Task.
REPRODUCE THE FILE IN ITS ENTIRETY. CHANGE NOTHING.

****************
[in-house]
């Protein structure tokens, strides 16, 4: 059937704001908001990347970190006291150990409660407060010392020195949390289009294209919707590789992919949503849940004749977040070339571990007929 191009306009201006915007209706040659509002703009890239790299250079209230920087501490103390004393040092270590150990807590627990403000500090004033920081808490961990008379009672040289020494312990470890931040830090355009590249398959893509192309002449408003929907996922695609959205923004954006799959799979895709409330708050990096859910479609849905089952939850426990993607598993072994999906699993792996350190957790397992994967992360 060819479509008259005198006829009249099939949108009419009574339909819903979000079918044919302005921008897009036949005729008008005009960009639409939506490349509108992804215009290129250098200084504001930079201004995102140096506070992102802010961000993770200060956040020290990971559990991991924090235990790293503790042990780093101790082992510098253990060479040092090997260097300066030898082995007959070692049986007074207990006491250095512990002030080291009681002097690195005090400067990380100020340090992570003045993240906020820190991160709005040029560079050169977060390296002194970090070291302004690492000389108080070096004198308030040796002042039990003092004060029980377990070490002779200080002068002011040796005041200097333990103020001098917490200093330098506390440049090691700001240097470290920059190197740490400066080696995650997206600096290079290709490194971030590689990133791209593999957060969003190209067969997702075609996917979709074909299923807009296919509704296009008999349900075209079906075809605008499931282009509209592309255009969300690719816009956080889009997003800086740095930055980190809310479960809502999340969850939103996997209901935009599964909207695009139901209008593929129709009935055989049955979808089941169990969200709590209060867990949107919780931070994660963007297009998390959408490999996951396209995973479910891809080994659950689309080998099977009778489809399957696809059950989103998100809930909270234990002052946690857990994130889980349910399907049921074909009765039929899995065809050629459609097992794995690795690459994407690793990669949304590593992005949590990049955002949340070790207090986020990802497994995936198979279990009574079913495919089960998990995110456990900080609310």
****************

[in-house]
């Protein structure tokens, strides 16, 4: 059937704001908001990347970190006291150990409660407060010392020195949390289009294209919707590789992919949503849940004749977040070339571990007929 191009306009201006915007209706040659509002703009890239790299250079209230920087501490103390004393040092270590150990807590627990403000500090004033920081808490961990008379009672040289020494312990470890931040830090355009590249398959893509192309002449408003929907996922695609959205923004954006799959799979895709409330708050990096859910479609849905089952939850426990993607598993072994999906699993792996350190957790397992994967992360 060819479509008259005198006829009249099939949108009419009574339909819903979000079918044919302005921008897009036949005729008008005009960009639409939506490349509108992804215009290129250098200084504001930079201004995102140096506070992102802010961000993770200060956040020290990971559990991991924090235990790293503790042990780093101790082992510098253990060479040092090997260097300066030898082995007959070692049986007074207990006491250095512990002030080291009681002097690195005090400067990380100020340090992570003045993240906020820190991160709005040029560079050169977060390296002194970090070291302004690492000389108080070096004198308030040796002042039990003092004060029980377990070490002779200080002068002011040796005041200097333990103020001098917490200093330098506390440049090691700001240097470290920059190197740490400066080696995650997206600096290079290709490194971030590689990133791209593999957060969003190209067969997702075609996917979709074909299923807009296919509704296009008999349900075209079906075809605008499931282009509209592309255009969300690719816009956080889009997003800086740095930055980190809310479960809502999340969850939103996997209901935009599964909207695009139901209008593929129709009935055989049955979808089941169990969200709590209060867990949107919780931070994660963007297009998390959408490999996951396209995973479910891809080994659950689309080998099977009778489809399957696809059950989103998100809930909270234990002052946690857990994130889980349910399907049921074909009765039929899995065809050629459609097992794995690795690459994407690793990669949304590593992005949590990049955002949340070790207090986020990802497994995936198979279990009574079913495919089960998990995110456990900080609310």